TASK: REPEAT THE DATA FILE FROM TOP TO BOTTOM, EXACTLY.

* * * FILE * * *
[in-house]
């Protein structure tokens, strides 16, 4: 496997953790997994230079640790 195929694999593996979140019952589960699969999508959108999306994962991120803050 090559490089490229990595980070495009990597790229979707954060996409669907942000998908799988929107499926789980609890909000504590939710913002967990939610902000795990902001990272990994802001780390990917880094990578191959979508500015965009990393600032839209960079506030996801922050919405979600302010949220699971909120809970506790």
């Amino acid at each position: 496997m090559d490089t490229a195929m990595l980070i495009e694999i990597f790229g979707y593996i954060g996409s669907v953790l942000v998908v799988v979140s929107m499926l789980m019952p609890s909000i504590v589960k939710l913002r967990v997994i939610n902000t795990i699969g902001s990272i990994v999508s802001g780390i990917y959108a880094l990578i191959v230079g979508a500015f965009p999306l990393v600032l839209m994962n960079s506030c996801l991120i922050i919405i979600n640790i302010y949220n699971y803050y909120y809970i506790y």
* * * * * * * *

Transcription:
[in-house]
């Protein structure tokens, strides 16, 4: 496997953790997994230079640790 195929694999593996979140019952589960699969999508959108999306994962991120803050 090559490089490229990595980070495009990597790229979707954060996409669907942000998908799988929107499926789980609890909000504590939710913002967990939610902000795990902001990272990994802001780390990917880094990578191959979508500015965009990393600032839209960079506030996801922050919405979600302010949220699971909120809970506790």
């Amino acid at each position: 496997m090559d490089t490229a195929m990595l980070i495009e694999i990597f790229g979707y593996i954060g996409s669907v953790l942000v998908v799988v979140s929107m499926l789980m019952p609890s909000i504590v589960k939710l913002r967990v997994i939610n902000t795990i699969g902001s990272i990994v999508s802001g780390i990917y959108a880094l990578i191959v230079g979508a500015f965009p999306l990393v600032l839209m994962n960079s506030c996801l991120i922050i919405i979600n640790i302010y949220n699971y803050y909120y809970i506790y």